June 27, 2014


The changing face of our family of faith

The Catholic Church in the United States 50 years ago is much different than the Church today.

And the Church we see now will be even more different in 2020—and beyond.

Recent news reports, including a story published in the May 23 issue of The Criterion, highlight studies showing Latinos as the Church’s fastest growing demographic. They also reveal a Catholic Church in America evolving into a more diverse faith family.

So how, as a people of faith, should we address this changing landscape—especially at our parishes where everyone hopes to have their life of faith nurtured?

By ceasing to think of different groups as “them,” and coming to terms with our diversity, according to Hosffman Ospino, Boston College assistant professor of theology and ministry.

By 2020, Latinos will constitute 50 percent of the Catholic population in the U.S., Ospino told journalists and Catholic communicators on June 19 gathered in Charlotte, N.C., for the 2014 Catholic Media Conference. And the changing face of the Church won’t end there.

In the 1950s, 95 percent of Catholics were white. Today, non-Hispanic whites constitute 47.4 percent of the Church, with Hispanics making up 43 percent, Asians 5 percent, African-Americans 3.6 percent and Native Americans 1 percent.

But the National Study of Catholic Parishes with Hispanic Ministry released in May, of which Ospino was the principal author, shows that Asians will be the fastest growing demographic in the Church in America in the future.

The Catholic parishes study, conducted by Boston College’s School of Theology and Ministry in collaboration with the Center for Applied Research in the Apostolate (CARA) at Georgetown University, found that Hispanic ministry offerings aren’t keeping up with the rate at which Latinos are becoming the majority in the U.S. Church.

Hispanics account for more than 40 percent of all U.S. Catholics, and 55 percent of Catholics under the age of 30. Yet the Boston College report counted just under a quarter of U.S. parishes as providing some sort of ministry to Hispanics, whether an organized program or Masses in Spanish.

Ospino said that with Hispanics accounting for 55 percent of all U.S. Catholics under age 30, the time is past for treating Hispanics as a subgroup.

“We need to shift the language,” Ospino told Catholic News Service last month. “In many parts of the country, to speak about Hispanic Catholics is to speak about the majority of the Church.” Given that, he called it shocking that only a quarter of parishes have some kind of ministry directed at the population.

“We cannot ignore this population,” Ospino said.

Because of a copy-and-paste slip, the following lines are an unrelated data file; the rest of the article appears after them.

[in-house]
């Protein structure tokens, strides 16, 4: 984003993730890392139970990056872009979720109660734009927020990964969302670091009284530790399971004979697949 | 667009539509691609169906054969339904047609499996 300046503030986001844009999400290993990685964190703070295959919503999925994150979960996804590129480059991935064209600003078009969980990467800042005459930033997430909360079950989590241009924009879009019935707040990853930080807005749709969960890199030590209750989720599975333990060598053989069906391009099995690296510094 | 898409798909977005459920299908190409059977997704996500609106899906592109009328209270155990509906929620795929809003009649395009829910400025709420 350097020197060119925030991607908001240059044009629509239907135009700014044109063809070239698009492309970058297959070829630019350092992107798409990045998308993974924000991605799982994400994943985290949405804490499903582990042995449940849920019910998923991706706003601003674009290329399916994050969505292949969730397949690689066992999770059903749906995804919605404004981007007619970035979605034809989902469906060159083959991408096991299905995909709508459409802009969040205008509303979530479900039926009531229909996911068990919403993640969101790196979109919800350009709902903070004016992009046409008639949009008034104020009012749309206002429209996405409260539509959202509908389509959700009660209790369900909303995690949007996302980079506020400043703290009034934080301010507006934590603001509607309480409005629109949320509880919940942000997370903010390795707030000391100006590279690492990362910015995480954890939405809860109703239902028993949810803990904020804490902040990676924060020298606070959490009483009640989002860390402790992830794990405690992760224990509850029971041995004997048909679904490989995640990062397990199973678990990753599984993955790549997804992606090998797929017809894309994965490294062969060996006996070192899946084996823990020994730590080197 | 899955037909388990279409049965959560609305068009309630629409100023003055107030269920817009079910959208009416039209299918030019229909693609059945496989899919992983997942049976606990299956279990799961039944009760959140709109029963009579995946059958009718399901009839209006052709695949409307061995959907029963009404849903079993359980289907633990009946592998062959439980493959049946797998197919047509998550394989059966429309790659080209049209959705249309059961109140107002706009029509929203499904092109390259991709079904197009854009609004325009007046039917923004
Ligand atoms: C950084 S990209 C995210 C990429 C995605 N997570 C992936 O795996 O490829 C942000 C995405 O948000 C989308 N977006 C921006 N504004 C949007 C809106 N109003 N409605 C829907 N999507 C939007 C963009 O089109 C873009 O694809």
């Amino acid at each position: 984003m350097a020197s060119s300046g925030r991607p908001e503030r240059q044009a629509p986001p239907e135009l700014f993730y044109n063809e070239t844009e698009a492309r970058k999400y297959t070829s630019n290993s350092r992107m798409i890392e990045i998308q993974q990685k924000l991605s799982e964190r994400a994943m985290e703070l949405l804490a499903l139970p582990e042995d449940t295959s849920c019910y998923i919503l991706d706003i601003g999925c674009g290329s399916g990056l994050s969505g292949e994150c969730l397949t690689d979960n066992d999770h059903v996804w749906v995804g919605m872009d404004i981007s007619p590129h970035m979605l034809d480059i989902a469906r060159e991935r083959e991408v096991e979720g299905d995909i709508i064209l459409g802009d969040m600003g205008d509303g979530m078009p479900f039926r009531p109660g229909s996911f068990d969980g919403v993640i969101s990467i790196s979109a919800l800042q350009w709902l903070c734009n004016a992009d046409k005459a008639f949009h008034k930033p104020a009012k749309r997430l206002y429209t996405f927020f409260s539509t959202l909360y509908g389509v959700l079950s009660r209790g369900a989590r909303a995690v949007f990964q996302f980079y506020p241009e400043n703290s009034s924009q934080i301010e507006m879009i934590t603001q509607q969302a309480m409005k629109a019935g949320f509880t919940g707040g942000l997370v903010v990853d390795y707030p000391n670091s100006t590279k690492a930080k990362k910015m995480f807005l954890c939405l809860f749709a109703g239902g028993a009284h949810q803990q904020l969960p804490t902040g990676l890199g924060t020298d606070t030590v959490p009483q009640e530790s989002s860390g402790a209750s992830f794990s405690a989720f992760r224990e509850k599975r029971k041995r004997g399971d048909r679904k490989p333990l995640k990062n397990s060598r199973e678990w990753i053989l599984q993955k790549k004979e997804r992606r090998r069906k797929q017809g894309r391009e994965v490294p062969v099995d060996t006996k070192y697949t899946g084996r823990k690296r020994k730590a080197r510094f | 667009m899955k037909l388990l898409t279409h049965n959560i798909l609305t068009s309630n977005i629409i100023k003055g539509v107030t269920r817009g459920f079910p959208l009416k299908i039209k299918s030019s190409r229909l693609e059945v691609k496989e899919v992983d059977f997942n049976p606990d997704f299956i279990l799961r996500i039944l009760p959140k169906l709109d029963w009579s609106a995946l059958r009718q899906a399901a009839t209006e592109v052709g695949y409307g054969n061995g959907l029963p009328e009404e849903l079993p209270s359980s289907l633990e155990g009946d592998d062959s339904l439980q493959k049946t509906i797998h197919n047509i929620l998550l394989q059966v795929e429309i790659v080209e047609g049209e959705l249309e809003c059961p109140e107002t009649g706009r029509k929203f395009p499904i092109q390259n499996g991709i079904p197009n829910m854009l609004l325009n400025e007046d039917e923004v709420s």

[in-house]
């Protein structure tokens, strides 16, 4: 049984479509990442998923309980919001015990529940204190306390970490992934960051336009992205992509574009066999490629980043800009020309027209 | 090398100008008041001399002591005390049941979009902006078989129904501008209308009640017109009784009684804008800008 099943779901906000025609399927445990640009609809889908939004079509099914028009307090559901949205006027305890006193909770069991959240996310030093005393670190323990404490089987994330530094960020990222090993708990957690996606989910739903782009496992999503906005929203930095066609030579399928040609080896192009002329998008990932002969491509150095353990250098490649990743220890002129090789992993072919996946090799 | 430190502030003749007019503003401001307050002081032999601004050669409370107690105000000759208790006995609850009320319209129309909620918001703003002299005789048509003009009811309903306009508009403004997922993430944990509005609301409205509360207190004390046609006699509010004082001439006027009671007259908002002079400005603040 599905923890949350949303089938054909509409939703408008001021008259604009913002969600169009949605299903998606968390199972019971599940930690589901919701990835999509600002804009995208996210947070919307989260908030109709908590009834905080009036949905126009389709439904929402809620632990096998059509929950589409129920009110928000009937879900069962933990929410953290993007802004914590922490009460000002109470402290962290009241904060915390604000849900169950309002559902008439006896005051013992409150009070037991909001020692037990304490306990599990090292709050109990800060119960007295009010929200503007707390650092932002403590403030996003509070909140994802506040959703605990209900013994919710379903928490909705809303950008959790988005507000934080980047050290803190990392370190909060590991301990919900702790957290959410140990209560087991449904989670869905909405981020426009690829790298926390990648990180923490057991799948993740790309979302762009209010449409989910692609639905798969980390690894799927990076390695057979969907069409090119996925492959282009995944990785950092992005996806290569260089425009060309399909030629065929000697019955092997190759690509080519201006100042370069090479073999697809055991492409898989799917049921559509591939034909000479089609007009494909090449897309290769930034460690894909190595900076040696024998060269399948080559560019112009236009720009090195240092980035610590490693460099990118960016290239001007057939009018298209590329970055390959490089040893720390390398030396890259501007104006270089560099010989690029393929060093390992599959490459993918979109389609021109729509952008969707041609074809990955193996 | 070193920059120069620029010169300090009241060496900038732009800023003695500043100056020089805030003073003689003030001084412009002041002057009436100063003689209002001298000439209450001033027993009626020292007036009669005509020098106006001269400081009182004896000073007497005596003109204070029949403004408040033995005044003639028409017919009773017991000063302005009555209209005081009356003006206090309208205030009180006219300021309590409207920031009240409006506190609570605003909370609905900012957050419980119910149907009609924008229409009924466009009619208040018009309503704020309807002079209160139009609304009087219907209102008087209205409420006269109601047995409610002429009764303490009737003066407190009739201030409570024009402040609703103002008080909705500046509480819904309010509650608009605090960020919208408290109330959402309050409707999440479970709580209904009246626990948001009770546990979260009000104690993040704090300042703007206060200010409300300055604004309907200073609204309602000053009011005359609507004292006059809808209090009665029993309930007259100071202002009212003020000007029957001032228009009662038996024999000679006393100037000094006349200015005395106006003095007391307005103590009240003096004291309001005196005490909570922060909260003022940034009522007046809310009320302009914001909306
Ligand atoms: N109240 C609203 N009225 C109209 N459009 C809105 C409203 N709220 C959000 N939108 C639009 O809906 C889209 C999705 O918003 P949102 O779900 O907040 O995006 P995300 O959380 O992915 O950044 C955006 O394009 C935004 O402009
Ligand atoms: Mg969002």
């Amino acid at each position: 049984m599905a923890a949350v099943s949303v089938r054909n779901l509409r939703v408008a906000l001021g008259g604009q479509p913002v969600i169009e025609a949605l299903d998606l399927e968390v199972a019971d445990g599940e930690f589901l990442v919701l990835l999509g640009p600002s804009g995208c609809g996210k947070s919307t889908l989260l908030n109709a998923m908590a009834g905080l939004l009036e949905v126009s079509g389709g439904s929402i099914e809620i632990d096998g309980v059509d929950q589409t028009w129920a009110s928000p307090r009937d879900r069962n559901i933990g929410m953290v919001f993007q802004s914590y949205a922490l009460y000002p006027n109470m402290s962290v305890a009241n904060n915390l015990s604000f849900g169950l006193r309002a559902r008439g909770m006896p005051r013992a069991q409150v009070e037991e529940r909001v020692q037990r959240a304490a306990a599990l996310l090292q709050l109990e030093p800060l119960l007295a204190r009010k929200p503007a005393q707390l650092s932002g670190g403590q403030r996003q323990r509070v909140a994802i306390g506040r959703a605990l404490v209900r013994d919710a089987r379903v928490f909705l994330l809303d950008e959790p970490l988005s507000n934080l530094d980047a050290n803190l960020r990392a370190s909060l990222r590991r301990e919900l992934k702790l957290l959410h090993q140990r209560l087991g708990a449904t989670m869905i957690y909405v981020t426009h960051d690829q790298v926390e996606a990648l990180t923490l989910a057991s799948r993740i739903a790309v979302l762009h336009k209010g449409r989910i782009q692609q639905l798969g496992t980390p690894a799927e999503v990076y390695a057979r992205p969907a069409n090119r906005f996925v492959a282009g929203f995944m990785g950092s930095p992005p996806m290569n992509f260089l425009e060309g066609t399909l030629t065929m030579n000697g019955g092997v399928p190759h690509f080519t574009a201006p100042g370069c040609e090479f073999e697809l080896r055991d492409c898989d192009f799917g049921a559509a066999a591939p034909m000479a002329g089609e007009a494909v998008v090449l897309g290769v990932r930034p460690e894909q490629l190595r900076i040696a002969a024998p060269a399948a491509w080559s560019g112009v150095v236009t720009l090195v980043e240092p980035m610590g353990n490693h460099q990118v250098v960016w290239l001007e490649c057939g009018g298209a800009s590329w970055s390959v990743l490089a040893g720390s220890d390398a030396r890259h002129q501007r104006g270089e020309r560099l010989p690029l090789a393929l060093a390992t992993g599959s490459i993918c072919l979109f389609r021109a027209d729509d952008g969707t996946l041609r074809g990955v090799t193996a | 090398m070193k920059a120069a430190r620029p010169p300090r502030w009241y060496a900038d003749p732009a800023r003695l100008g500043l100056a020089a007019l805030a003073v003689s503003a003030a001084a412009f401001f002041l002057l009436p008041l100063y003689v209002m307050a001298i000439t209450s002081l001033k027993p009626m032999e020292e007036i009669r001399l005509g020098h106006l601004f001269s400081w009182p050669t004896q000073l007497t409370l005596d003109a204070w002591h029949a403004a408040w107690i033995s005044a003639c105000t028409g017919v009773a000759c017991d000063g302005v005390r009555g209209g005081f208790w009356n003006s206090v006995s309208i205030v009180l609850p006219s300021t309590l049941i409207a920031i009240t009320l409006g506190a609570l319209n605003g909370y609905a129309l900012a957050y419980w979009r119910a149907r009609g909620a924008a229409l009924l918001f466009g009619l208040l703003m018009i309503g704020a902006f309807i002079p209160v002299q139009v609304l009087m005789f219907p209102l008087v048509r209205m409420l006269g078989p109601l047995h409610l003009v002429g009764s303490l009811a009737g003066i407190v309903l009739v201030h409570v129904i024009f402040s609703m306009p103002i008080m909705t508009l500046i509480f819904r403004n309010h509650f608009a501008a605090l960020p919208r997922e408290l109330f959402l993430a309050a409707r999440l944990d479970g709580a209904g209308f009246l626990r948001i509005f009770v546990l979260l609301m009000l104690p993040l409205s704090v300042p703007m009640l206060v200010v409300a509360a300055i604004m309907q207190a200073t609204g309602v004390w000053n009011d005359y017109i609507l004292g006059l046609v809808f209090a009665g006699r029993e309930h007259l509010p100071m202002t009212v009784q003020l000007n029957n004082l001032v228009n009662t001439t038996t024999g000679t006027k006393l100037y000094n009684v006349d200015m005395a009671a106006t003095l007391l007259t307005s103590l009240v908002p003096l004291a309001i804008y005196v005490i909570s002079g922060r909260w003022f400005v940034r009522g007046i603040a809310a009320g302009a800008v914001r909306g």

Statistics show how the Latino population has increased in Indiana. In 2000, there were less than 250,000 Hispanics in Indiana. By 2009, there were more than 400,000. Currently, there are close to 500,000 Hispanics in Indiana. In Marion County, the growth is evident, too. In 2009, there were more than 100,000 Hispanics. Currently, there are more than 120,000 Hispanics in Marion County.

In the Archdiocese of Indianapolis, we have 21 parishes that offer weekly liturgies in Spanish and, as highlighted in a story in the June 20 issue of The Criterion, seminarians are now required to participate in a summer immersion program in Mexico to help them learn Spanish and better understand the Hispanic culture.

But Ospino said that many mainstream Catholics are still playing “defense” in a Church that has changed dramatically around them.

These emerging demographic groups need their “own resources, and we often fall short in making such resources available to emerging populations,” he said.

Ospino offered several practical recommendations for Catholic media reporting on this issue, but we believe the suggestions could be used wherever Hispanic ministry needs are being addressed:

We cannot ignore or dismiss the Hispanic presence in the Church. Doing so puts the vibrancy of our Catholic future in peril.

We need to take risks—even financial ones. We must shape this new generation of Catholics.

We need to develop resources in English and Spanish, including resources to educate Hispanic Catholics about what it means to be a Catholic in the U.S.

We need to develop resources to educate non-Hispanic Catholics about Hispanic Catholics and other groups.

We need to engage Hispanic voices consistently (including journalists, writers, artists, pastoral leaders and theologians).

As Catholics, may we have the courage to see Christ in all faces—Hispanic, Asian, African-American, Native American and all our brothers and sisters in faith—and reach out to those different from us.

Jesus demands no less of us.

—Mike Krokos

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